The Case for Mason Bees
I am by no means a master gardener nor am I very experienced in keeping bees. When I was a teenager, I kept honey bees because my grandfather was a beekeeper and told me that honey bees were the best pollinators around. However, my research on the internet and my discussions with other gardeners has shown me Grandpa was wrong.
I grow lots of fruit. Recently, I started a small orchard to my yard. I have persimmons, apricot, Asian pears, plums, jujubes, peaches, cherries, paw paws, raspberries, figs, lackberries, blue berries, huckleberries, goji berries, strawberries, pomagranites, and kiwis. My vegetable garden includes eggplants, melons, tomatoes, potatoes, peppers, squash, and pole beans and all need bees.
So you can see I have an interest in pollinating all of the above, otherwise my garden would be adversely affected.
Since honey bees are a social bee, they communicate with each other about where to find the sources of pollen, nectar and water. Therefore the first blooms to open get the first attention. If you watch closely, the bees will exit from the hive and go straight to the blooms that opened first during the season. Bees become fixated, when a nectar source opens, the bees concentrate on that source, becoming fixed on that and little else until the bloom period for that plant is over. If your blossoms open a few days after your neighbor’s blossoms, by the time your neighbor’s blossoms have finished, your blossoms are half over, and old blossoms do not pollinate well, if at all.
A bee that flies in cool, damp and cloudy weather, which honey bees don't, is also needed. It is also important that the maintenance of the bees doesn't require a great deal of time, which most gardners do not have. Since the blooming period is often short, the bees need to be able to work quickly and not get fixated on one nectar source. Mason bees are the ideal solution. Mason Bees only fly approximately 300 yards from its nest site, thus helping to ensure pollination of your blossoms, not your neighbor’s.
Mason Bees (MB) are solitary and there are numerous strains. They do not need a nest site with thousands of worker support. While they do prefer others of the same strain around, mainly for mating purposes, the females do most of the work in provisioning the nest tube. The males are good pollinators in their own right, but their forage is for their own use, and not for their offspring.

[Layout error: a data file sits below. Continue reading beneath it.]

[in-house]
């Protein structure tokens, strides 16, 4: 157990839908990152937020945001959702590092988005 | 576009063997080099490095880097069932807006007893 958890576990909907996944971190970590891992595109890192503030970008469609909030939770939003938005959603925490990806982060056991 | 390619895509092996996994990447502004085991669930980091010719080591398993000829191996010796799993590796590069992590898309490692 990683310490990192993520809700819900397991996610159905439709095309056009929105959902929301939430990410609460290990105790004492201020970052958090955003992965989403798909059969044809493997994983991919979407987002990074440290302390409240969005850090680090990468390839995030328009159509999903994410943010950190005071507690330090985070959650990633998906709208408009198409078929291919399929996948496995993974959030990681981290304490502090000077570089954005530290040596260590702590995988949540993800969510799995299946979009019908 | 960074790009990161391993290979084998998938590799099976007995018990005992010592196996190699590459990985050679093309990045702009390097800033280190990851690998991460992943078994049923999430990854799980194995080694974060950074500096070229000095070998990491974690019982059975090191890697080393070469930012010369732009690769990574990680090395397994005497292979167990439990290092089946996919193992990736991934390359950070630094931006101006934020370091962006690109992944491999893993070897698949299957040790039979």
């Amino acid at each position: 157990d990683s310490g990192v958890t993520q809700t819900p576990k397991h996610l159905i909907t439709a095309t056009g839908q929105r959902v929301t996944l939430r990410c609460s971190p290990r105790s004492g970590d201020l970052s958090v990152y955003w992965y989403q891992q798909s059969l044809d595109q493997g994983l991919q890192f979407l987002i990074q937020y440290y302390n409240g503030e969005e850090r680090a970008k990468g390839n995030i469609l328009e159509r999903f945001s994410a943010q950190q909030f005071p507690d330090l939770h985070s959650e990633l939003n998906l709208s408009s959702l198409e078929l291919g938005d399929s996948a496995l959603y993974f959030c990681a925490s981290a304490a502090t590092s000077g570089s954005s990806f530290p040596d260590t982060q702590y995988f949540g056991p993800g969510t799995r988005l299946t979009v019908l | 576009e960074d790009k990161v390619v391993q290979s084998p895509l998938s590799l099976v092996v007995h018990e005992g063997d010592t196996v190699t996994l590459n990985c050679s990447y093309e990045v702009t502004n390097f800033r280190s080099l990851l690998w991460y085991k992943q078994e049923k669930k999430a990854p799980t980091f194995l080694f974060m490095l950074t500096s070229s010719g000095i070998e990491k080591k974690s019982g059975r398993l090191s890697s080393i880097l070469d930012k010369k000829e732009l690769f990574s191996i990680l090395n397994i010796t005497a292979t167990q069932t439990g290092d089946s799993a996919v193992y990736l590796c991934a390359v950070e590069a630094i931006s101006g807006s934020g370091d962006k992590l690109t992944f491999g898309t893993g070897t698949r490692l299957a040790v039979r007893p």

MBs nest in tubes, under natural conditions, mainly those left by burrowing insects. With the removal of mature trees there has been serious habitat loss, so MBs are in short supply and nest sites should be encouraged.
These nest sites can be simple blocks of wood up to 6 inches deep, holes drilled approximately 5/16ths inch in diameter. The females will first close off the back of the nest tube with mud on the bottom plug she will use pollen as the feed plus a small amount of nectar, and lay an egg. This section is then sealed with a mud plug, then immediately she will start on a second nursery cell and so on till she gets towards the front of the tube at which time she will lay unfertilized eggs, creating males. Under good conditions MB females will lay at least 3 females and 2 males per tube, after which she will seal the end and move to a second nesting tube.
Unlike honey bees, MBs carry the pollen in a sac beneath the abdomen. When a female lands on a flower she dives in belly first, right in the middle of the blossom stamens. Whereas a honey bee lands on the side and walks down looking for the nectar site, possibly brushing past the stamen in passing. Each blossom needs up to eight visits to effectively pollinate them. MBs will do a better job, purely because of their approach to each blossom.
It should be obvious that MBs main interest is pollen whereas honey bees interest is nectar for honey making. So with honey bees pollen transfer is accidental, but with MBs, transfer is deliberate. As the honey bee carries the pollen in baskets on the back legs, brushed there when the bee cleans itself, so transfer is accidental.
The MB is a hard worker, visiting hundreds of flowers to charge each egg site with pollen and the increase in fruit crops using them is well documented, in some cases up to a 4 fold increase. Unlike honey bees, they will start earlier in the morning, finish flying later in the day and cool damp weather doesn't prevent them working.
In a few short weeks, the nest tubes are sealed and the larvae then eat through their stores, pupate, then wait in the tubes till next spring before emerging. The outer eggs turn into males, which emerge a few days before the females, then hang around waiting to mate with the emerging females.
Caring for MBs cannot in any way be considered labor intensive. They work without supervision, sealing off their young from predation with mud plugs. Some provision should be made to stop wood peckers accessing the nest site and then late in the fall the nest site should be taken in, opened and the cocoons cleaned to prevent infestation by pollen mites. This is a learning experience and ideally a search on the internet for Mason bees or Blue Orchard bees will supply sites where more information is available and where bees can be purchased.
I personally decided not to purchase MBs, but to construct bee boxes to attract the native ones. I have two nest boxes so far and one is populated from last spring. Another is located very close to the old one and is ready to accommodate MBs this spring.
My intention is to cover the populated box with a cardboard box, with ½ inch holes in it, on or about March 15 to allow the MBs to exit but to discourage them from using the old box during this spring and encourage them to use the new box.
Next, I will remove the old box around May 15 and clean it to kill mites and put it up again the next spring.
This post was edited by CharlieBoring on Thu, Mar 6, 14 at 13:03